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The Lebrecht Weekly


Visit every week to read Norman Lebrecht's latest column. [Index]

Leos' Janac'ek - Animal magic

By Norman Lebrecht / April 2, 2003

No composer has ever made an opera out of a newspaper - except one, and he did it twice. Leos' Janac'ek can safely be designated the greatest opera composer of the 20th century, surmounting Puccini, Prokofiev and the later Strauss with the distinctiveness of his sound and the realism of his material.

Strolling around provincial Moravia, Janac'ek notated the way people gossiped in the market and birds sang in the trees. His music is distilled from daily life, and hence its wrenching impact at moments of passion and parting.

Like most inhabitants of an unstable region, Janac'ek was an avid newspaper reader - an evening newspaper reader. He took the Lidove Noviny at the end of a day's work and twice found in it the topics for new operas. In May 1916, the paper published a sheaf of poems left behind by a young farmer who had run off with a gypsy girl. They were soon exposed as a hoax, but not before Janac'ek had composed The Diary of One Who Disappeared, an intimate dialogue for tenor, soprano, women's chorus and piano, later orchestrated by two of his pupils.

Janacek's second newspaper extraction came about in June 1920 when he found his housemaid doubled up with giggles over a cartoon strip. 'What's so funny?' he demanded. She pointed to a picture of a fox and red vixen walking hand in hand. Janacek began to smile. 'Sir,' said the maid, 'you're always writing down animal calls. Wouldn't this make a marvellous opera?' Janacek called the Lidove Noviny editor, then buried himself in the forest. The Cunning Little Vixen emerged as a deliciously mischievous life-cycle opera, trailing its sexy little heroine through capture and liberty, procreation and haphazard mortality.

On the cover of the first edition, the vixen was depicted as half-woman, cheapening the composer's achievement. For Janacek had avoided turning animals into human stereotypes, as urban pet-owners so often do. He respected the fox as a sovereign creature and refrained from superficial musical imitations. His forester is weaker in character than most beasts of the forest.

That perception, though, is lost when the opera takes to the stage and the humans try to act like animals. No matter how a soprano contortsher body, she can never convey the dignity of a fox with prey, or at bay. Most play the role for laughs, or for what is lumpenly presumed to be a children's audience.

Of the many productions I have seen and heard (there was another, highly praised, at the Royal Academy of Music last week), none has filled me with the conviction that a great composer's vision had been realised. On stage, the Vixen is betrayed by human shortcomings.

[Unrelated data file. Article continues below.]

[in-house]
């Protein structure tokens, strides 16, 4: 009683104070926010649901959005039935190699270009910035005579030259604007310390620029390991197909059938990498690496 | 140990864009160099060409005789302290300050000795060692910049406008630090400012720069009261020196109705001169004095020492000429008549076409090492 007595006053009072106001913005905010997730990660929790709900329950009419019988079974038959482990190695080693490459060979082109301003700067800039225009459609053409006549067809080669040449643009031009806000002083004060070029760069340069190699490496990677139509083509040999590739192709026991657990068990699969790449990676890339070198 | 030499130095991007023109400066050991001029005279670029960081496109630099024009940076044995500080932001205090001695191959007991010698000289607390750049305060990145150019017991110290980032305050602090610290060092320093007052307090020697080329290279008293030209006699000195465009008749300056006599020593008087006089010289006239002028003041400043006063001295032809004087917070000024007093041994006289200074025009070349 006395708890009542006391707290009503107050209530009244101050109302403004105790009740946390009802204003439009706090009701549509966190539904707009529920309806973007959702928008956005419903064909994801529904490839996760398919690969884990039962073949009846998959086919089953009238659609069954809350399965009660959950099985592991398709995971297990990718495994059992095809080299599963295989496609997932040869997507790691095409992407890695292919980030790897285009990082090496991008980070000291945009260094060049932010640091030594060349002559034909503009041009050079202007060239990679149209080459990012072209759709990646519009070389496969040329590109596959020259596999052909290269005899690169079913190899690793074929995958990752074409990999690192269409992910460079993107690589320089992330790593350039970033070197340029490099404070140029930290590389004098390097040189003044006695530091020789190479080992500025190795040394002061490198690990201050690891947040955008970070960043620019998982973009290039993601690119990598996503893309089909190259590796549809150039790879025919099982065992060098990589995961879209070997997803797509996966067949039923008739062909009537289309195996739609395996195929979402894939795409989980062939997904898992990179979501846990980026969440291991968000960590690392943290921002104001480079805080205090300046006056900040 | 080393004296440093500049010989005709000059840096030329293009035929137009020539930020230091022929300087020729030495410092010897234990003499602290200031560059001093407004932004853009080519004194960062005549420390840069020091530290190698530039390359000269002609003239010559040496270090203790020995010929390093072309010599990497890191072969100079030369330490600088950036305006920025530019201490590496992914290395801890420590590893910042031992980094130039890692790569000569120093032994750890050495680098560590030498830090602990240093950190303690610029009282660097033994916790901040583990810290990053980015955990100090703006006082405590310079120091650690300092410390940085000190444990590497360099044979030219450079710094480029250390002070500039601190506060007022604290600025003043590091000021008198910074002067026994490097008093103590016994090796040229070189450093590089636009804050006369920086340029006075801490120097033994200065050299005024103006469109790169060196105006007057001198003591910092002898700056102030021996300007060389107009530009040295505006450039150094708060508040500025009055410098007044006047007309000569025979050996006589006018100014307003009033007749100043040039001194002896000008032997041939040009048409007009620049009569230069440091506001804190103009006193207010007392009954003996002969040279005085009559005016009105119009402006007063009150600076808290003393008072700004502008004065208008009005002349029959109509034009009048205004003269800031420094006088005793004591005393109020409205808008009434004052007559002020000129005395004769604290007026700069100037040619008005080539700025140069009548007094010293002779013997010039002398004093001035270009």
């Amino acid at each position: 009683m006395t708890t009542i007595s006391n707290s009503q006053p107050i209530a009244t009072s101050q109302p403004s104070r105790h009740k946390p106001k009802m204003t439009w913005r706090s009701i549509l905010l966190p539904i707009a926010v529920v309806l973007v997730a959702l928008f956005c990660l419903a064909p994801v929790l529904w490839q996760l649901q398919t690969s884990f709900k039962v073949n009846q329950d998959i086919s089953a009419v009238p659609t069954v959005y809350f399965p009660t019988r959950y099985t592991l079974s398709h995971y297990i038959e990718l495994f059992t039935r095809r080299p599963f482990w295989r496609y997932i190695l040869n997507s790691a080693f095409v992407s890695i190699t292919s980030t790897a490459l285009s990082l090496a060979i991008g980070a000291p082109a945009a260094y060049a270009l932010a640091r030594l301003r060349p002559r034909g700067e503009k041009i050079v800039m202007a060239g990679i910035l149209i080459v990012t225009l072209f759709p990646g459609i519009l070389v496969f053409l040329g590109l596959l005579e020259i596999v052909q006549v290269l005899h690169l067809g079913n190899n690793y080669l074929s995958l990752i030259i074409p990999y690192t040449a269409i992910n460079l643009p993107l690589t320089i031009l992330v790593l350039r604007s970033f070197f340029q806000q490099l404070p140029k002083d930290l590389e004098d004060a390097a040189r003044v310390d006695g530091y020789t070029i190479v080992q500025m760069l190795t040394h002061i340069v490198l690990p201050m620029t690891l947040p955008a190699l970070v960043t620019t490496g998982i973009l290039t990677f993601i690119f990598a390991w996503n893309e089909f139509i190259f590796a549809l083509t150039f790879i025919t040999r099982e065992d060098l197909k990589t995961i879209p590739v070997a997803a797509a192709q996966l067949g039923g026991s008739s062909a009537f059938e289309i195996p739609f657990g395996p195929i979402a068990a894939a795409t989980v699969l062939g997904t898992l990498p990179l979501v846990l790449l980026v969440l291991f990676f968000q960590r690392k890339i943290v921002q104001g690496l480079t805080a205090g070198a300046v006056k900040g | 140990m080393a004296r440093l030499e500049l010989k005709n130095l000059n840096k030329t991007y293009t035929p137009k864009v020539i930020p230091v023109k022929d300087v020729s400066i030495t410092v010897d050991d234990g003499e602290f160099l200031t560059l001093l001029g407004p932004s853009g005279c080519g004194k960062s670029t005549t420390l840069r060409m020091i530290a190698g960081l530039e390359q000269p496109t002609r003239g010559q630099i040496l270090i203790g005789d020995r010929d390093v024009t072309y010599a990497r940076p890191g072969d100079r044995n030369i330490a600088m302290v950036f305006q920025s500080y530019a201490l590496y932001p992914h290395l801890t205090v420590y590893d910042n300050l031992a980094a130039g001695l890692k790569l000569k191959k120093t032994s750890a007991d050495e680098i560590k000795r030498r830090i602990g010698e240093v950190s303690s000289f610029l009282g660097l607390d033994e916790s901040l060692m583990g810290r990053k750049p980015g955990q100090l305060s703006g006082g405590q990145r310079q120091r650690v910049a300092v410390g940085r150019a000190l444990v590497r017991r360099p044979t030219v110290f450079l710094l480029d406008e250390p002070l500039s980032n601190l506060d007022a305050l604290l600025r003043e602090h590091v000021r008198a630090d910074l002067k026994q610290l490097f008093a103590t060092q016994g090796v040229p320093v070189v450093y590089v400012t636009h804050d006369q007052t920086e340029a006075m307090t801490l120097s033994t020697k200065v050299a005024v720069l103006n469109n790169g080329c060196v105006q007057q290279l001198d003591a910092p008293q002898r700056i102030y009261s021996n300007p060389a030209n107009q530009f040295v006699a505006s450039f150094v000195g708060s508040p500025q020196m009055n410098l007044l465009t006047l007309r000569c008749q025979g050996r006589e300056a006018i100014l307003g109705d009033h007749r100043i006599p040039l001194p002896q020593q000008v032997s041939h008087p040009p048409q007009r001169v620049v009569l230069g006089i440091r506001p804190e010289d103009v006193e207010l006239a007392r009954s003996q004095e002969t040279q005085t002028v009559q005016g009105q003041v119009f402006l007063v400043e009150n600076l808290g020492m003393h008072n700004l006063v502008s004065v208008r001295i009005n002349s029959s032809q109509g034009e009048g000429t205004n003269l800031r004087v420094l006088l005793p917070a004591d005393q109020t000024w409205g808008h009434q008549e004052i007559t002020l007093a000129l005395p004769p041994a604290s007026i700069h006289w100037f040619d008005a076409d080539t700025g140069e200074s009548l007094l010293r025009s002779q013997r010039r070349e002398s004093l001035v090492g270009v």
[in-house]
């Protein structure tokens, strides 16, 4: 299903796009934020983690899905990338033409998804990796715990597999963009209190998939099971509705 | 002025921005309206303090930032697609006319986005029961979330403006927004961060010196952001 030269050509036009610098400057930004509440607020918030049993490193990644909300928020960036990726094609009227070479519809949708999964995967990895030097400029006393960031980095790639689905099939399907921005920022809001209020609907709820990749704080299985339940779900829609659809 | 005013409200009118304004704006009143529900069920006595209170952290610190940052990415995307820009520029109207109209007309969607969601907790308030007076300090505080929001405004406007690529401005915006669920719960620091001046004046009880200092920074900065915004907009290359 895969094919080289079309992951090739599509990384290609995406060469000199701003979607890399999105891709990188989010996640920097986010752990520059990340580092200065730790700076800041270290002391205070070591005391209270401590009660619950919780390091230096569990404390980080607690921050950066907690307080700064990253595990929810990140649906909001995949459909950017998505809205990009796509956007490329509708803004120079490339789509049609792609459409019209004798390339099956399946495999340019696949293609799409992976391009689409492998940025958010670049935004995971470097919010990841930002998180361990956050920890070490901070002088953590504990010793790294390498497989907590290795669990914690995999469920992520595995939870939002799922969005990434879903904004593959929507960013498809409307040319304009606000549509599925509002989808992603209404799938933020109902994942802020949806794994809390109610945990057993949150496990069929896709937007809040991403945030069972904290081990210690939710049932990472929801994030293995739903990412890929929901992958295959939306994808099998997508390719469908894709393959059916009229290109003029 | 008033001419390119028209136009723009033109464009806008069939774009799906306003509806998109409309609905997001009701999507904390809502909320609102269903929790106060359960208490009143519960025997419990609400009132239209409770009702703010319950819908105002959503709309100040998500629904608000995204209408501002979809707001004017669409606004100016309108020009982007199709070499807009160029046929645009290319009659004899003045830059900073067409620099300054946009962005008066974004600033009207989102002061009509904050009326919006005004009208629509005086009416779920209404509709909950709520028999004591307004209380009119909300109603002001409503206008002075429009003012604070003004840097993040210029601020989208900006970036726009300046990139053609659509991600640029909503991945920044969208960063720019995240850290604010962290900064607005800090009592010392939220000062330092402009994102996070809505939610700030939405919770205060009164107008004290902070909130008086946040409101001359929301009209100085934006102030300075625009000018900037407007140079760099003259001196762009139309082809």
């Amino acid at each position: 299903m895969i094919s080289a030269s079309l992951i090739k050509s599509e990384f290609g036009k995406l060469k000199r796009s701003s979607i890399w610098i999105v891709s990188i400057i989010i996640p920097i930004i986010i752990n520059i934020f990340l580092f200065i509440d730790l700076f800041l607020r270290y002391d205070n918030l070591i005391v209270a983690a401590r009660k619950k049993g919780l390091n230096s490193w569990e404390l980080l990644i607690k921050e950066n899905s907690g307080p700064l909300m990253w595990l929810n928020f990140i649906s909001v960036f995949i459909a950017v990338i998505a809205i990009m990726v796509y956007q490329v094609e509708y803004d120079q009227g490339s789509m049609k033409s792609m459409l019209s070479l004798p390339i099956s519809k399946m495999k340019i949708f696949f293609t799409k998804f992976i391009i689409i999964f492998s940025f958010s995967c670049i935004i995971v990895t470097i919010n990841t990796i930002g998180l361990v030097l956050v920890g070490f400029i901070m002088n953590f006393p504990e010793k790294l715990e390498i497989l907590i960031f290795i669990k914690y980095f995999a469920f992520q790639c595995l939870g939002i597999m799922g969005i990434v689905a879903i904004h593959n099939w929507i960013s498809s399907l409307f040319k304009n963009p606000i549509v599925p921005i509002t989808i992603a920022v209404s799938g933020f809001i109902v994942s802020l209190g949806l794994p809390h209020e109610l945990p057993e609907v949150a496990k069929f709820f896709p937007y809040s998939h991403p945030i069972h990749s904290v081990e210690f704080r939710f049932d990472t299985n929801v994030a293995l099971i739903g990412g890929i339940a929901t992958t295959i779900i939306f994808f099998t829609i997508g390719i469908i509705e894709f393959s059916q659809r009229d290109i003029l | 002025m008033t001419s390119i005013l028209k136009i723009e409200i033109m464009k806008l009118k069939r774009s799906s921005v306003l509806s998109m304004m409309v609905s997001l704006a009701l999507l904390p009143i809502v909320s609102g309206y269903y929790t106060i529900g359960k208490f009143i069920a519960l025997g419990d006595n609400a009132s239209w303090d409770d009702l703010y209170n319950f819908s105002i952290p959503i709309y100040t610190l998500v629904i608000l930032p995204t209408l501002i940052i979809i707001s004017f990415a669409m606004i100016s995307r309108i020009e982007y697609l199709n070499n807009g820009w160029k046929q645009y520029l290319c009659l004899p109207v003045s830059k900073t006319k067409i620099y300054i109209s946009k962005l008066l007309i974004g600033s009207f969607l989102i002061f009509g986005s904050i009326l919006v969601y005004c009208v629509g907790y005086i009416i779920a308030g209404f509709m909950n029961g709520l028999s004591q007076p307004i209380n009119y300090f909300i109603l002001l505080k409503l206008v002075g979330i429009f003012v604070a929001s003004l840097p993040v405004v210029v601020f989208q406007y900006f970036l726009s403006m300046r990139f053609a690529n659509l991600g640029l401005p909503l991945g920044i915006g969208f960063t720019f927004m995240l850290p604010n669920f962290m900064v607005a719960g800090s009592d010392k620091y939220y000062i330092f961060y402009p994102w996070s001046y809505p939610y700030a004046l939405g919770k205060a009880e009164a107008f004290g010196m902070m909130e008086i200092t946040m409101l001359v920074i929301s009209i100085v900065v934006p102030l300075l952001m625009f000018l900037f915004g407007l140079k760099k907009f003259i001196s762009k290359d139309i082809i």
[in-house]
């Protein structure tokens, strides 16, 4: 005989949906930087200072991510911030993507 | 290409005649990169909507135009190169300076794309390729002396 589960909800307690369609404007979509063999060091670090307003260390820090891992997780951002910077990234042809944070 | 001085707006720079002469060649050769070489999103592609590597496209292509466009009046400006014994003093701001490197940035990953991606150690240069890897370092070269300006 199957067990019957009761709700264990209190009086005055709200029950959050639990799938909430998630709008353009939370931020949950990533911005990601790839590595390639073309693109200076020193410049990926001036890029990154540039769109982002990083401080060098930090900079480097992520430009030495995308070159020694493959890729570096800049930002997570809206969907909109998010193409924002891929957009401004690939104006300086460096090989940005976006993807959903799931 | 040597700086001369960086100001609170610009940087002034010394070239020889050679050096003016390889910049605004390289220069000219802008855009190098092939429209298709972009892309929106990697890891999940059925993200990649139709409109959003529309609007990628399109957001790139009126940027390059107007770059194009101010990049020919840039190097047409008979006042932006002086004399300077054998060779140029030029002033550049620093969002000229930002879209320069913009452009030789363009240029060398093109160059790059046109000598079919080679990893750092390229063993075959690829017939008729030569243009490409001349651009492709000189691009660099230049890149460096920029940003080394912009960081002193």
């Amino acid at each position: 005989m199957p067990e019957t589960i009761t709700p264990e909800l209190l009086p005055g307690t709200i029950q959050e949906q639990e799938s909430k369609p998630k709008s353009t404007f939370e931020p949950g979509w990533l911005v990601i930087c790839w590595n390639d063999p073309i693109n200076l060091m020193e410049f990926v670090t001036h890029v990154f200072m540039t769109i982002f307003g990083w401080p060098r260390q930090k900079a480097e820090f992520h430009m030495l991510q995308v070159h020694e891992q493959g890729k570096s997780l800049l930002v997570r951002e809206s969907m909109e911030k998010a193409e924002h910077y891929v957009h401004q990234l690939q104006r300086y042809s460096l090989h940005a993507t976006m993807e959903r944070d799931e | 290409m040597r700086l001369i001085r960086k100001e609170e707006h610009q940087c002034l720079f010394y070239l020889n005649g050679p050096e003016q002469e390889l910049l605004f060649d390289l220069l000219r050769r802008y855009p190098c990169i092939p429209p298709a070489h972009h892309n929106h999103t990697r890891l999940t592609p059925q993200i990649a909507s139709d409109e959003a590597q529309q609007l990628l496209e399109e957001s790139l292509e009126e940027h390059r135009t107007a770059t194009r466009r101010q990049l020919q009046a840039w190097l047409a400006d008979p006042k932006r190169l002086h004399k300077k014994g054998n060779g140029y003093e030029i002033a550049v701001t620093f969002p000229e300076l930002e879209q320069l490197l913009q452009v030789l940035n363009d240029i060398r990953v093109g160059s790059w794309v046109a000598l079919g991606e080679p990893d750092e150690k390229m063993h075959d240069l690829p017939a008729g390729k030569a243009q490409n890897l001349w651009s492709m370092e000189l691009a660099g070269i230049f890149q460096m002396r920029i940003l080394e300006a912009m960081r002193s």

But there is more than one way of shooting a fox. Over the past five years, a team of mostly British musicians and animators have been working on taking the story back to its roots as a cartoon. Kent Nagano, the conductor, cut the score to less than an hour and Geoff Dunbar, who made Rupert and the Frog for Paul McCartney, went out to Janac'ek's summer home at Hukvaldy to observe Moravian forest life, red in tooth and claw.

The result, sung by members of the European Opera Centre and to be shown on BBC2 over Easter, would delight David Attenborough with its unobtrusive naturalism, its sympathetic spying eye. The foxes and badgers in Dunbar's storyboard move like woodland creatures even as they (seemingly) sing. There is no false sentimentality, no humanoid love story. Forget Jungle Book, Lion King and every other anthropomorphic allegory from Hollywood's merciless food chain.

This film is about as close to nature as art will ever get, and as joyous, questing, comical and tear-inducing art as you will ever see on an oblong idiot box that is plugged into a wall. It is, in sum, a vindication of the composer's idea using technical means that were unavailable in his time. I am not sure I would want to see the Vixen performed again in any other way.

There is another cheering aspect to this breakthrough. Dunbar's film is being issued on DVD (by BBC Opus Arte) which, unlike video, lets us watch opera without wobblevision and hear music in a quality superior to mobile-phone reception. Opera on video has been a universal disaster. On DVD it augurs well, but only if producers rethink the art to suit the medium. Setting up three cameras to shoot a stage show and shoving it into a book-sized box does not, for my money or yours, constitute a DVD release. Every opera DVD I have seen until now was nothing more than a tacky souvenir of some glittering premiere that I had the professional good sense to attend, or to avoid.

None gave a sniff of atmosphere or a hint of the third dimension of depth that is lacking in all televisual presentations. If opera is to work on DVD, and if this new wing of the record industry is ever to redeem the dying chicken, it will need to revisualise performance.

Cartoon puts the right foot forward. Wagner's Ring would be greatly improved by animation, as would all comedies by Mozart and Strauss, which are otherwise too silly to submit to home viewing. Contemporary opera would benefit immensely.

The means are available, the spirit is willing. All it requires is a fraction of the enterprise that turned a newspaper strip into an opera and now into an unmissable Easter treat.

Visit every week to read Norman Lebrecht's latest column. [Index]



(c) La Scena Musicale 2001